Rangakarmee is another of the handful of city groups to have developed its own little theatre instead of depending solely on the very few regular auditoriums and complaining about their paucity as well as unavailability. Many more groups should explore these possibilities of establishing a pārā theatre culture in Kolkata like community theatre abroad, whereby the neighbourhood rallies round various performance activities in such venues and supplies a captive audience who prefer to walk there rather than brave traffic to go to the established halls.
Director Mukul Ahmed has designed Mrityu Ghar, Rangakarmee’s new collaboration with Mukul and Ghetto Tigers of London, for Rangakarmee’s Binodini Keya Mancha on Prince Anwar Shah Road, allowing spectators to sit on three sides of the acting area. I mention this seating plan because, however small, it approximates a Jatra-style space – appropriate for a play set during the peasant rebellions in East Bengal. The source, Olga’s Room (1992), German dramatist Dea Loher’s debut, relates the life of Olga Benario, the famous German-Jewish Communist imprisoned while pregnant in Brazil in 1936 and extradited to Germany where she gave birth in jail and was gassed in a concentration camp in 1942. Adapting it from the recent English translation, Atik Rahman interestingly keeps the same time frame, but moves the location to pre-Partition India, subsequently East Pakistan.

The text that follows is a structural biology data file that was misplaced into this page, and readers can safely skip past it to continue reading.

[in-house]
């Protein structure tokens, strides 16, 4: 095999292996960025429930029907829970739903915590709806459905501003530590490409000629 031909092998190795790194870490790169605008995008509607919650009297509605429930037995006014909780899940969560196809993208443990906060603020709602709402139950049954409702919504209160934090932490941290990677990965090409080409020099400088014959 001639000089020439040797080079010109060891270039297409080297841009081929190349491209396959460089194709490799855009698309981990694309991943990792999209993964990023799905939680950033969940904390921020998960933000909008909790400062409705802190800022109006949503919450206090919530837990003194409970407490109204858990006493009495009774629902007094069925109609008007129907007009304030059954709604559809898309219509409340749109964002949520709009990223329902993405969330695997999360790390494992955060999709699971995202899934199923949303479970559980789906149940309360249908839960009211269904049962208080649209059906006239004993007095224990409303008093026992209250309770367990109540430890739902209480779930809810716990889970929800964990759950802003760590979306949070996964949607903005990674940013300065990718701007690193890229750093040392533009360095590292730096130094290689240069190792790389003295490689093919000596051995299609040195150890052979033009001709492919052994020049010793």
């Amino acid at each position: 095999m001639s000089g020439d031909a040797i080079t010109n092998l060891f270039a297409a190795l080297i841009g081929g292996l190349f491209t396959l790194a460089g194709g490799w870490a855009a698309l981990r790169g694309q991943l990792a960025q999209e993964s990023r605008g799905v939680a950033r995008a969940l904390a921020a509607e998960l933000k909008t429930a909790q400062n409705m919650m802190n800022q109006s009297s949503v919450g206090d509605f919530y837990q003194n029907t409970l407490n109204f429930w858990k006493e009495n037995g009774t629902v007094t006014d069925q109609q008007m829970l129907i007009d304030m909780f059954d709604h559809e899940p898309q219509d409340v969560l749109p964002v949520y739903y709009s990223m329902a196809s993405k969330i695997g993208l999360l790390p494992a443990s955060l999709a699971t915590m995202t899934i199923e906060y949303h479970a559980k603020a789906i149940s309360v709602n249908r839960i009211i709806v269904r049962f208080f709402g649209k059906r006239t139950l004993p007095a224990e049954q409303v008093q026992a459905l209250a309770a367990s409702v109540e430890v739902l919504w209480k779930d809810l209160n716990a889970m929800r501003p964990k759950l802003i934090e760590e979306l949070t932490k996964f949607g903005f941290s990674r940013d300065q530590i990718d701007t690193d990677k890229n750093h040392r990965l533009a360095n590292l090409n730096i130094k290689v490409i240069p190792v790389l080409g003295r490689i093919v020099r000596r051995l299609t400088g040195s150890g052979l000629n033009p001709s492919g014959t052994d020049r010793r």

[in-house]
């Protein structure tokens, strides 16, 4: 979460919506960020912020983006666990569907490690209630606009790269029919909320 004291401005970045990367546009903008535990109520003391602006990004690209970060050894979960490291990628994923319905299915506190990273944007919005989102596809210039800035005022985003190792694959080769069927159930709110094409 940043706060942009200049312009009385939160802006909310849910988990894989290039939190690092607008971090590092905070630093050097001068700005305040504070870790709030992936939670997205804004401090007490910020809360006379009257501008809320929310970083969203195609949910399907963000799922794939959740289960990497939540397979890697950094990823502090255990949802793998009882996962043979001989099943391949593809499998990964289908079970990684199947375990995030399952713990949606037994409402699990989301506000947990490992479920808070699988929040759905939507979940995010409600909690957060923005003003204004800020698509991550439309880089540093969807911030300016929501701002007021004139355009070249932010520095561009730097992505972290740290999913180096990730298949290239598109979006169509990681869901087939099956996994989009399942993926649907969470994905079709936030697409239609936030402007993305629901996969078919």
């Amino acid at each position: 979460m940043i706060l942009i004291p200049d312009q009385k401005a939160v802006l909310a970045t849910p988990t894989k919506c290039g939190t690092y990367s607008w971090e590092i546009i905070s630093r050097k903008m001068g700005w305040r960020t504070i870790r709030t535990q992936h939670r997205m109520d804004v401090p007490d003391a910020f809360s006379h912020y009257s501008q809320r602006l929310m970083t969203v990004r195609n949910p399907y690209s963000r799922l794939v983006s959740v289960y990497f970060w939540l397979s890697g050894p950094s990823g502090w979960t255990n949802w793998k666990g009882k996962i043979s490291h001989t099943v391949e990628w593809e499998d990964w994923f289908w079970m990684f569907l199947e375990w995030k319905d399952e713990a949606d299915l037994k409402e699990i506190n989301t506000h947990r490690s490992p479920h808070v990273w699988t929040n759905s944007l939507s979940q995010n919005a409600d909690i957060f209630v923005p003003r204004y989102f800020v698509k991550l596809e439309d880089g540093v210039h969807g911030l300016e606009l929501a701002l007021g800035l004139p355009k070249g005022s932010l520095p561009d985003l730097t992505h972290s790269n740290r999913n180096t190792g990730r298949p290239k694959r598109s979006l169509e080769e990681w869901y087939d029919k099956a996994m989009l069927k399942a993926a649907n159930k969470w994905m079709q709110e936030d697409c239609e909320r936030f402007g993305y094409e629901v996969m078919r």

The Bengali contextualization makes the subject of political incarceration more immediate, though the compression from two hours into one reduces the almost unbearable torture in the original and the opportunity to give deeper and contrasting characterizations to the two other female detainees in the same cell. In order to retain Loher’s theme of state persecution in two countries, Ahmed and Rahman could have recreated the Bengali protagonist as raised in a Hindi-speaking region, for in Usha Ganguli they have a formidable actress and could have capitalized on her bilingualism. Rangakarmee can still tweak this just by adding a line or two about her upbringing.
Lopamudra Guha Niyogi and Swagata Chakraborty portray her cellmates powerfully, under the caveat given above. But the unexpectedly riveting enactment comes from Biswajit Das as the interrogating police officer, his seemingly sensitive exterior and manners masking a brutal monster inside, which stops at nothing to extract information from the political prisoners. Sabiha Ambereen Haque’s stark set of table, chairs and ropes, in dim lighting, intensifies the darkness of the theme.
(From The Times of India, 15 February 2019)